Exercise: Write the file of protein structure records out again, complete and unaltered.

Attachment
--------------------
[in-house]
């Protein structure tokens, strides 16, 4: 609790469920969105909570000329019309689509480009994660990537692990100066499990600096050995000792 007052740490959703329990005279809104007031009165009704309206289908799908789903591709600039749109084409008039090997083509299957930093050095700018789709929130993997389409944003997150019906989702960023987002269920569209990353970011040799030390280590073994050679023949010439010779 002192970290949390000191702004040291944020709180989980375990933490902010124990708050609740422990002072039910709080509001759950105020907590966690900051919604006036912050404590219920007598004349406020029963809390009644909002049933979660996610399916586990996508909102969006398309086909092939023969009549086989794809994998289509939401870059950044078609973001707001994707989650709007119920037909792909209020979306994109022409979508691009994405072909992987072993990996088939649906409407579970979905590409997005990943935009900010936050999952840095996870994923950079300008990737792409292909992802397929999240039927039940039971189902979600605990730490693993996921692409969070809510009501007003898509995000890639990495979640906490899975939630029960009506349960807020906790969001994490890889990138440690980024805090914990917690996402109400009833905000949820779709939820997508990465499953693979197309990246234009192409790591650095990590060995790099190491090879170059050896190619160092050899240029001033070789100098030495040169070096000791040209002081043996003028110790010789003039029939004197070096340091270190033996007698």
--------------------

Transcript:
[in-house]
């Protein structure tokens, strides 16, 4: 609790469920969105909570000329019309689509480009994660990537692990100066499990600096050995000792 007052740490959703329990005279809104007031009165009704309206289908799908789903591709600039749109084409008039090997083509299957930093050095700018789709929130993997389409944003997150019906989702960023987002269920569209990353970011040799030390280590073994050679023949010439010779 002192970290949390000191702004040291944020709180989980375990933490902010124990708050609740422990002072039910709080509001759950105020907590966690900051919604006036912050404590219920007598004349406020029963809390009644909002049933979660996610399916586990996508909102969006398309086909092939023969009549086989794809994998289509939401870059950044078609973001707001994707989650709007119920037909792909209020979306994109022409979508691009994405072909992987072993990996088939649906409407579970979905590409997005990943935009900010936050999952840095996870994923950079300008990737792409292909992802397929999240039927039940039971189902979600605990730490693993996921692409969070809510009501007003898509995000890639990495979640906490899975939630029960009506349960807020906790969001994490890889990138440690980024805090914990917690996402109400009833905000949820779709939820997508990465499953693979197309990246234009192409790591650095990590060995790099190491090879170059050896190619160092050899240029001033070789100098030495040169070096000791040209002081043996003028110790010789003039029939004197070096340091270190033996007698």